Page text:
Over Training and Burnout | June 16, 2010
Locked in that first bear hug of ultrarunning enthusiasm and wild to take on more challenges, you’re probably not thinking about the possibility of overdoing it. But as spring turns to summer and summer to fall and you pile one race on top of another, barely letting up on your hard training between races, you might find yourself one night tossing and turning in bed, unable to fall sleep, your legs sore and jumpy, and you’re thinking, “Uh-oh.” Welcome to another dimension of your chosen sport. Cue music: de,de,de,dee…de,de,de,dee. You’ve just crossed into…the Over Training Zone…Ruh Roh!
Ultrarunning is, after all, a demanding sport, especially if you’re chasing faster times or ramping up to conquer new distances. To improve, you need to get out of your comfort zone. You have to add miles, add tempo, push when you’re fatigued, and dig deeper than you thought was possible. It’s the easiest thing in the world to push yourself a little too far, too fast, and then compound the mistake by not giving your body sufficient time to rest and recover. Persist in this pattern and eventually you’ll start feeling symptoms of over training.
Typical signs of over training include general fatigue, lingering muscle soreness, restless sleep, irritability, and elevated resting heart rate. While conditions such as fatigue and muscle soreness are natural reactions to ultra training, the over training version of these problems persist beyond the point where you would normally recover and bounce back. Even after a decent night’s sleep, you might feel drained and achy the next day. When you go out for your next run, instead of feeling energetic and charged up, you toil through the workout feeling tired and stressed out. A favorite run through the woods that used to be a joy now seems like a chore. You’re motivation to get out the door and run drops off a cliff. And despite the seemingly greater effort you put into running, your performance flattens out or even gets worse. You push through a familiar ten mile run, running as hard as ever, and are surprised to find it’s taken you an extra twenty minutes to finish. What the hell?!
The basic remedy for over training is more rest. Give your training schedule a hard look. Are you allowing adequate recovery time after your hard workout days and after your long runs? Are you taking just one rest day a week? You might need at least two days or even three. Are you doing too many workouts with high intensity and not enough easy, recovery style workouts? Are you piling up a string of high mileage weeks without occasionally cycling in an easy week with reduced mileage? Are you sticking to your workout plan with no regard to how you feel? Sometimes your body lets you know it’s time to rest. Pay attention. Avoid doing junk miles when a good rest might be a lot more beneficial. Give yourself a thorough break after a hard race effort. You might be motivated to dive back into a harder routine than ever, but let your body recover first and ramp back up slowly. With more rest in your training schedule, you should feel the over training symptoms fade and your enthusiasm for running return.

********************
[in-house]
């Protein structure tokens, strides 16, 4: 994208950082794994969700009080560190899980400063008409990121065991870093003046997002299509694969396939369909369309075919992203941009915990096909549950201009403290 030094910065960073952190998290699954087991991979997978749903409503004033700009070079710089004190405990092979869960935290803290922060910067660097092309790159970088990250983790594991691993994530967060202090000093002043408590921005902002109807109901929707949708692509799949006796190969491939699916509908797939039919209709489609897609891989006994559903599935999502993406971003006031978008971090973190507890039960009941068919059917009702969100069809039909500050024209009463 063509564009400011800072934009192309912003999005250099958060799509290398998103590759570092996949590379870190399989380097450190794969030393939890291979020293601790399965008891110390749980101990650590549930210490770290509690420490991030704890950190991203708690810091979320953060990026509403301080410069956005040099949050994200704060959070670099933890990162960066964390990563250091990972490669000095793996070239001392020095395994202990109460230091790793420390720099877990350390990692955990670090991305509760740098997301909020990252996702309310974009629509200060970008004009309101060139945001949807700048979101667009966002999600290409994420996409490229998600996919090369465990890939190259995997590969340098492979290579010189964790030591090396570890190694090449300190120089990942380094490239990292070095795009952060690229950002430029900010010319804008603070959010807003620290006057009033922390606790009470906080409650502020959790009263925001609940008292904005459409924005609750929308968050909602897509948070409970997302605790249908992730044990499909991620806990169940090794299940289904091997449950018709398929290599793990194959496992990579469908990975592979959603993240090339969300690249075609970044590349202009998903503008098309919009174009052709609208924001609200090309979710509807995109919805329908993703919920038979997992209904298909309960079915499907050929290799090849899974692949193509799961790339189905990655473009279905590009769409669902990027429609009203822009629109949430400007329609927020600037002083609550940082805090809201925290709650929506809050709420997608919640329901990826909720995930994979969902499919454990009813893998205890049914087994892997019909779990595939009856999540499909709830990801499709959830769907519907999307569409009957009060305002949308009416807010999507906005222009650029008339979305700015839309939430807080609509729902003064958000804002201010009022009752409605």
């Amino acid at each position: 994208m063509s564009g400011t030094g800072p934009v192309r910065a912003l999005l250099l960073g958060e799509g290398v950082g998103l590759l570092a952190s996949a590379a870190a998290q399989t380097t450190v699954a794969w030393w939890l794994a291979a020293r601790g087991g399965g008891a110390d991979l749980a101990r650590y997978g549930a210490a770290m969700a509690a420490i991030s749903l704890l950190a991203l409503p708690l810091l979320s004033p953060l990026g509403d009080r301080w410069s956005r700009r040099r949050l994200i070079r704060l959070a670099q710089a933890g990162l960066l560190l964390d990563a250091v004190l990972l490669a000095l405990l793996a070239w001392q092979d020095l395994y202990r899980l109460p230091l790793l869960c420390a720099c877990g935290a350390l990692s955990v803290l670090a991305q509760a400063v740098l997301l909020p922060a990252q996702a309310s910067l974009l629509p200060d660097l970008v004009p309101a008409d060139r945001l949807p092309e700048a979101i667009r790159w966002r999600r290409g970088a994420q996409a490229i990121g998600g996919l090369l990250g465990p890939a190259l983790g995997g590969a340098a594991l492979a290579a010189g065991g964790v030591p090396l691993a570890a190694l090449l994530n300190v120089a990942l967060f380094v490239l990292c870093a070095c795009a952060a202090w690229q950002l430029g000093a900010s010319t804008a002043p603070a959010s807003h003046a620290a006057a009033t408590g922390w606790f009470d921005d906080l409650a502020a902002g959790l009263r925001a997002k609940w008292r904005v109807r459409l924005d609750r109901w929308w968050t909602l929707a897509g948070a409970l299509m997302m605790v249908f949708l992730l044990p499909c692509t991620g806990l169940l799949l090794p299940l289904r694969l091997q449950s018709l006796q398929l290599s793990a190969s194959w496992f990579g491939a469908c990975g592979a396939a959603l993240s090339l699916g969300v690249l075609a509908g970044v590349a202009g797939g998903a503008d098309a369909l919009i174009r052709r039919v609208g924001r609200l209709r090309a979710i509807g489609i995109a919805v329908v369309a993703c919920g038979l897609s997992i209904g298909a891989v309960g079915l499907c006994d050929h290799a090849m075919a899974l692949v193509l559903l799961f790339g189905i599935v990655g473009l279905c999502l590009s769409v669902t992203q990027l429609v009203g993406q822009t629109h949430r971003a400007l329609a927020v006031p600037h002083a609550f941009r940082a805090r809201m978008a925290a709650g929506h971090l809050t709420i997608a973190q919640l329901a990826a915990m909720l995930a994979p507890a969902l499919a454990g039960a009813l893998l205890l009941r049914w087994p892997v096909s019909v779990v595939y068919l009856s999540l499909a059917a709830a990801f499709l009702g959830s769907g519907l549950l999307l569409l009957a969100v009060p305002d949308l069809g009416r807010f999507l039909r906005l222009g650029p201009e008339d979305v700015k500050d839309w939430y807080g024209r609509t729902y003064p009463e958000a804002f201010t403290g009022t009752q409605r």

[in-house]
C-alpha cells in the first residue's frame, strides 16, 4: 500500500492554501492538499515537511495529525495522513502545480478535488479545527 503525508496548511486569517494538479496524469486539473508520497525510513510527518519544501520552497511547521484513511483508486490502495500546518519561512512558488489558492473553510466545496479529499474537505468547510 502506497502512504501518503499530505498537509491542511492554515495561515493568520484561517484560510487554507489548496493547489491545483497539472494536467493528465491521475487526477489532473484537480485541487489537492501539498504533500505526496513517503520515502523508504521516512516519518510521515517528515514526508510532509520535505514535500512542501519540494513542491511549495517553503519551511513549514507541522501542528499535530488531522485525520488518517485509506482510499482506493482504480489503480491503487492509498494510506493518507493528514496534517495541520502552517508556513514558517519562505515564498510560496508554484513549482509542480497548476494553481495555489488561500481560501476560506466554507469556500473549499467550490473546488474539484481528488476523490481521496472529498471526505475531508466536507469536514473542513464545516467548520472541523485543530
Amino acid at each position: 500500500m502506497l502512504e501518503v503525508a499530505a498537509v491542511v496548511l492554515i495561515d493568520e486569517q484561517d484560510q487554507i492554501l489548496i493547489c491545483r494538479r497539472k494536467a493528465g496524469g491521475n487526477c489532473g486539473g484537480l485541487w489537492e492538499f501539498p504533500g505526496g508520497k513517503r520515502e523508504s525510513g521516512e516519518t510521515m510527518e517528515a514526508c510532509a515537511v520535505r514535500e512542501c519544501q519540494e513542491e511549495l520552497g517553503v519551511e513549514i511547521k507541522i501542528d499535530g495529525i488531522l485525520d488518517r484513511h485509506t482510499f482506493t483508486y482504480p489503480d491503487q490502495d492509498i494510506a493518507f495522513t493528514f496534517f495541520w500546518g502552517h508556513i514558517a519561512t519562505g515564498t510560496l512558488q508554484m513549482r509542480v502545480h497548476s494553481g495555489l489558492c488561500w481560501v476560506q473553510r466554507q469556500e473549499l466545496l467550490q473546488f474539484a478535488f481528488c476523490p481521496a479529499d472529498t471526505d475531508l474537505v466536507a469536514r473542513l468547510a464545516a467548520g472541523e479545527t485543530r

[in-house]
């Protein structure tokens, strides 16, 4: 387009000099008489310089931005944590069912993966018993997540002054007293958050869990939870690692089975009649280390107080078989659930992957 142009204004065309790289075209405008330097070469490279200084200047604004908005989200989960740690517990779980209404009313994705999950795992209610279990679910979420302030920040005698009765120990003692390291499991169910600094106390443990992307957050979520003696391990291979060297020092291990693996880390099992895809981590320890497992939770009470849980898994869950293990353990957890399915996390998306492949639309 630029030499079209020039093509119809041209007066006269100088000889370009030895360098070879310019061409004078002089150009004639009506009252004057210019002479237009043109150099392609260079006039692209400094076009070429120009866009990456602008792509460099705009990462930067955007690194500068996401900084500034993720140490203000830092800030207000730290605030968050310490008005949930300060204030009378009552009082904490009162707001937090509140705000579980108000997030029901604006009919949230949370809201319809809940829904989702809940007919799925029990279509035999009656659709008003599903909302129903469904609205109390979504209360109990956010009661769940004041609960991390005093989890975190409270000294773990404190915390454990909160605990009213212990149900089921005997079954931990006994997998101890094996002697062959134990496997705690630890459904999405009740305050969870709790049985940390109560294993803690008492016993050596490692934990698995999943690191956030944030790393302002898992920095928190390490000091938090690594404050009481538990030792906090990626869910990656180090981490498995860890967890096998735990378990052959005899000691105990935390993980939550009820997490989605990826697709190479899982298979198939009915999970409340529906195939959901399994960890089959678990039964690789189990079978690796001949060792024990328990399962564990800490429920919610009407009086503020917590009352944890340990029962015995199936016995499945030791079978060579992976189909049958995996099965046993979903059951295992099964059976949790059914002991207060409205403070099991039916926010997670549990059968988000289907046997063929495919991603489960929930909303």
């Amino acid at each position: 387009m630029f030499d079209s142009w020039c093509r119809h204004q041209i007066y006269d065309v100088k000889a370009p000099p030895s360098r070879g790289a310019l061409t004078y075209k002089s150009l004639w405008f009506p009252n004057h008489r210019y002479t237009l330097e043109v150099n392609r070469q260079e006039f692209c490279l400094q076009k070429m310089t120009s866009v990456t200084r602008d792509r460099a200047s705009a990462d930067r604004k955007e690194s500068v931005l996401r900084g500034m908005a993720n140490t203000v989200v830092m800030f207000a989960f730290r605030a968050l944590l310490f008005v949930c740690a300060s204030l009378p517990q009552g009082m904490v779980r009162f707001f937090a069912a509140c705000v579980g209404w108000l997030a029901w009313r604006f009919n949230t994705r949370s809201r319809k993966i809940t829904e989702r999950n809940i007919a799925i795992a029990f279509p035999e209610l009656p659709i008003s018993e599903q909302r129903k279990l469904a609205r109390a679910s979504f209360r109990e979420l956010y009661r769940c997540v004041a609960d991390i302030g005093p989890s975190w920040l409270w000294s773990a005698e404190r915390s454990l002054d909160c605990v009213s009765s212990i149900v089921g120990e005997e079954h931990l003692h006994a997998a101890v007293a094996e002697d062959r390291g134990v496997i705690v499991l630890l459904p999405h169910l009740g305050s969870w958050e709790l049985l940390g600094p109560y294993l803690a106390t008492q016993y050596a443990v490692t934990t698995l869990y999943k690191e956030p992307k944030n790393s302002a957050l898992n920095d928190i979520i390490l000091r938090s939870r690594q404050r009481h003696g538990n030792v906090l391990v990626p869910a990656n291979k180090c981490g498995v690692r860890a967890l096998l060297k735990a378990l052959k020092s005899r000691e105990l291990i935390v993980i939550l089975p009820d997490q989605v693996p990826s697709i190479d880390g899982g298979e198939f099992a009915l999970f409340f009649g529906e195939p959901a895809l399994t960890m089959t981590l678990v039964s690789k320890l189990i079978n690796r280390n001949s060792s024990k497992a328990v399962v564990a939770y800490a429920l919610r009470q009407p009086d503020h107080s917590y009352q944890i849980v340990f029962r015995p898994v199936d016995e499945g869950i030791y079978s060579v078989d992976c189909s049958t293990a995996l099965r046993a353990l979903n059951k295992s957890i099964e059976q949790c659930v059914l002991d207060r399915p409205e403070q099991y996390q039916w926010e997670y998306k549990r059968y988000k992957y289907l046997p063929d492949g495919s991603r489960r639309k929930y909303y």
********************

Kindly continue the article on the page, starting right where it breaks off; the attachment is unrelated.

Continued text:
Beginners to the sport don’t need to worry initially about burnout, the other condition that long time ultrarunners often experience, but it’s something to keep in mind for the long haul. Burnout seems to be more a mental than a physical issue with runners. It usually results from following an unvaried routine of continuous training and racing until running becomes very stale, repetitive and uninspiring. It leads to you feeling very apathetic about training and racing. You feel reluctant to set new goals. You find excuses for skipping runs and keeping races off your calendar. The perceived drudgery of running trumps in your mind all the reasons you used to enjoy running. Having met the initial goals that you set when ultrarunning was fresh, you move onto other interests and before you know it, you’re out of the sport altogether.
Since burnout usually results from getting stuck in a rut and growing tired of the same old routines, workouts, and races, overcoming burnout involves changing things up. First, try getting more rest. Maybe your burnout is linked to long term over training fatigue. Cut back for awhile on the workouts that can be really daunting and stressful like difficult long runs, tempo runs, and speedwork. Change up your mix of hard and easy runs and rest days. Seek out some different running routes and different terrain. Invite some new running partners along. Try taking a break from running altogether and see if your motivation doesn’t return all by itself once you’ve had some time away from running. Another strategy that works for some runners is to drop down to shorter distances and shorter races for awhile. Training for a 10K or a half marathon is a significant break from your long slow distance ultra routine and can reawaken your excitement for running. Traveling to distant events and exploring new race courses is another way to get back in touch with what makes ultrarunning the enjoyable sport that it is.
Of course, depending on your circumstances, over training and burnout might not be exclusively running related. Stress from other areas of your life could also be compounding or interacting with the problems you’re having with your running life. But the running is definitely something you can work on. Get the rest you need. Change up your routine. Get running back to a place where it helps you reduce stress, not create it. You can also follow the sage and oft repeated advice of my teenage daughter, “Take a chill pill, Dad.”